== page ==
Three articles, including a study conducted during the period have been published as part of this SysBioDRez project (see Dissemination and Achievement records). Our findings propose an explanation for the failure of multiple death receptor therapeutic antibodies in clinical trials. Our data show an extraordinary lack of potency of apomab for example, when compared to the recombinant endogenous ligand for death receptors. We could confirm that this low potency was also observed in the great majority of other cell lines tested including lung, breast, ovarian, renal and colorectal cell lines. Using our workflow, combining experimental and computational approaches, we could predict and validate experimentally, that efficient cell killing by apomab in HeLa cells required a combination of clustering agent to increase the activation rate of the receptor complex and bortezomib (another chemotherapeutic agent in clinical trial) to increase the activity duration of this molecular complex. Rescuing death receptor agonists as a therapeutic class requires designing antibodies that can achieve these two features, which we can now measure thanks to our framework in place in the lab.


As planned, we chose workshops as communication channel which has helped target all three types of audiences: students (aspiring scientists in biology, mathematics and informatics), scientists (in life sciences and in applied mathematics) and the general public. We have participated twice, with oral presentations, to the yearly meeting at the Cancéropôle PACA (single-cell biology) and the IRCAN retreat, gathering over a hundred scientists as well as the general public.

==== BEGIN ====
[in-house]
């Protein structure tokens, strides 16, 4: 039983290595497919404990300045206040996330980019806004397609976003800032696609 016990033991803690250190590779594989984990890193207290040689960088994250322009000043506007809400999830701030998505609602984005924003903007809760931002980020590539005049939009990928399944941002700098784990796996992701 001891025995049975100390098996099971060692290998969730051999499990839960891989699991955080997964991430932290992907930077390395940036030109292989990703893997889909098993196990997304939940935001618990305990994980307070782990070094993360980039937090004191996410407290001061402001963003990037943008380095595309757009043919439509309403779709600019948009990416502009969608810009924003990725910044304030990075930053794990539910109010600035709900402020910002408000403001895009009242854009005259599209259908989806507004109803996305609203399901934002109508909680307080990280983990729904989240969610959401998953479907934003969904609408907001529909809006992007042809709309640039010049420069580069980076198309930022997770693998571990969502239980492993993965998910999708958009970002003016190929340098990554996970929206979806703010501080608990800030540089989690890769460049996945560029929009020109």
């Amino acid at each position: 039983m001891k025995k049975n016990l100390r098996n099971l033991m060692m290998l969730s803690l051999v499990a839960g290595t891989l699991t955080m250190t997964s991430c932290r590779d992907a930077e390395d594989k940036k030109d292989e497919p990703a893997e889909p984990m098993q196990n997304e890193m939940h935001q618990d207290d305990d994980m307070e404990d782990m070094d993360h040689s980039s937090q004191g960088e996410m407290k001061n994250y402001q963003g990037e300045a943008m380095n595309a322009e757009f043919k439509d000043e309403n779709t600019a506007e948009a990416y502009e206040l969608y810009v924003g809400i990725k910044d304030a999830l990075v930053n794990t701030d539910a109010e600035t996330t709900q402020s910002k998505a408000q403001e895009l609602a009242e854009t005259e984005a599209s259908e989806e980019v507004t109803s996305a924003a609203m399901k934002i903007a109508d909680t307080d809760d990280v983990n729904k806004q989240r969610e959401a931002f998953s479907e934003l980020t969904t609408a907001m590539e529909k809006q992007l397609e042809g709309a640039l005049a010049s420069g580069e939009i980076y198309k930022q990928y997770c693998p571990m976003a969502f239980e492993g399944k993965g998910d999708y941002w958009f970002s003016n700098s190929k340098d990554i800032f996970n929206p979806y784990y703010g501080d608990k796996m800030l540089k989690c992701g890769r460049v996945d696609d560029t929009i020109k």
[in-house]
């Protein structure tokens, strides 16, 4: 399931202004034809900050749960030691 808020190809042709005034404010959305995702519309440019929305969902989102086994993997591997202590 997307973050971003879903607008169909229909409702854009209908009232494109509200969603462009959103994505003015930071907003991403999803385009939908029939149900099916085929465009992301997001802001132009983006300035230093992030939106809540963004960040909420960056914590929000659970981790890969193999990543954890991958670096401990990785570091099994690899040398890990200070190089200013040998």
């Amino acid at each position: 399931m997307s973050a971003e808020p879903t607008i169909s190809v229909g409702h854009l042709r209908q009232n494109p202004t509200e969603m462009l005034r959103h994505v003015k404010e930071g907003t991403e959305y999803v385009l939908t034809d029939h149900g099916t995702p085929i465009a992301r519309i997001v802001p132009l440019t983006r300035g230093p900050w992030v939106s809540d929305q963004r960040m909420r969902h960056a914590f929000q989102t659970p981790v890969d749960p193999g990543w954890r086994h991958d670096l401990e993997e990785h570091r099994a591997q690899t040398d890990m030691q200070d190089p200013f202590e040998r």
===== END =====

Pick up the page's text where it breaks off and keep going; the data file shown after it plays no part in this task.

We have also participated to IRCAN CECAD and to three multidisciplinary workshops ("Physics of living matter series"), also gathering over a hundred students. Although we have not yet observed a impact on the number of undergraduate students enrolling classes in computational biology that are offered in Nice, we have noticed an increased momentum in the interactions between the graduate students with mixed training and the local labs with a complementary discipline (maths, informatics, and biology).
Lastly we have organized a booth at the 50th anniversary of the University of Nice-Sophia Antipolis, and we have joined the IRCAN in the organization of a Science Fair ("La Fete de la Science") which was held in October 7th-10th in Nice.

Future prospect

As noted above, during the course of the SysBioDRez project: scientific progress have been well disseminated through articles, conferences and public events, additional funding have been secured to purse the project innovative line of research and the "researcher" has been recruited on a CNRS tenured research position. With that, SysBioDRez is passing a unique opportunity to now concentrate the accumulated expertise of the host lab (IRCAN, CNRS), that has demonstrated over the last few years their driving interest and successful achievement in assays development, samples collection, maintaining a worldwide accessed lung tumor bank over the years, as well as with the partner lab (BioCore, INRIA), who are experts in mathematical modeling of biological systems, in order to challenge the promises of precision medicine.